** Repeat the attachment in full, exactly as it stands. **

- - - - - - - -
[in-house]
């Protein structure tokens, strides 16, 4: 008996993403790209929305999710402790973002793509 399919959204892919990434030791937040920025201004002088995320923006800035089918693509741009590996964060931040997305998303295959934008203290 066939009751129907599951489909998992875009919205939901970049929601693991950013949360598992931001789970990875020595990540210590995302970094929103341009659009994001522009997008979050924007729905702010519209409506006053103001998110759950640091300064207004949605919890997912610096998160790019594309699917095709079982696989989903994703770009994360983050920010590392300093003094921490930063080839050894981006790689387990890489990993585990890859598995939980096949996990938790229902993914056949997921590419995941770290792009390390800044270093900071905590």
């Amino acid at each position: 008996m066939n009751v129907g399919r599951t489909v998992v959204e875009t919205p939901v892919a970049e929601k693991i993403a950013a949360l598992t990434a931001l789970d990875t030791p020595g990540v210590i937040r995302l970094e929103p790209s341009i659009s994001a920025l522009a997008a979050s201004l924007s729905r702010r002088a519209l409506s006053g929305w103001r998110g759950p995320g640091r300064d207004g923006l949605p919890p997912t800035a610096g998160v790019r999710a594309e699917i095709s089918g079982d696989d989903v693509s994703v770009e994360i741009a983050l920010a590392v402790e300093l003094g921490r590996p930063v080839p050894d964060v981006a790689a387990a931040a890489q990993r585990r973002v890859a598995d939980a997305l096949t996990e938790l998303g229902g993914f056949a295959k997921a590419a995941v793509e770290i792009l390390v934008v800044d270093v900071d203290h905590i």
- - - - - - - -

[in-house]
């Protein structure tokens, strides 16, 4: 008996993403790209929305999710402790973002793509 399919959204892919990434030791937040920025201004002088995320923006800035089918693509741009590996964060931040997305998303295959934008203290 066939009751129907599951489909998992875009919205939901970049929601693991950013949360598992931001789970990875020595990540210590995302970094929103341009659009994001522009997008979050924007729905702010519209409506006053103001998110759950640091300064207004949605919890997912610096998160790019594309699917095709079982696989989903994703770009994360983050920010590392300093003094921490930063080839050894981006790689387990890489990993585990890859598995939980096949996990938790229902993914056949997921590419995941770290792009390390800044270093900071905590």
């Amino acid at each position: 008996m066939n009751v129907g399919r599951t489909v998992v959204e875009t919205p939901v892919a970049e929601k693991i993403a950013a949360l598992t990434a931001l789970d990875t030791p020595g990540v210590i937040r995302l970094e929103p790209s341009i659009s994001a920025l522009a997008a979050s201004l924007s729905r702010r002088a519209l409506s006053g929305w103001r998110g759950p995320g640091r300064d207004g923006l949605p919890p997912t800035a610096g998160v790019r999710a594309e699917i095709s089918g079982d696989d989903v693509s994703v770009e994360i741009a983050l920010a590392v402790e300093l003094g921490r590996p930063v080839p050894d964060v981006a790689a387990a931040a890489q990993r585990r973002v890859a598995d939980a997305l096949t996990e938790l998303g229902g993914f056949a295959k997921a590419a995941v793509e770290i792009l390390v934008v800044d270093v900071d203290h905590i």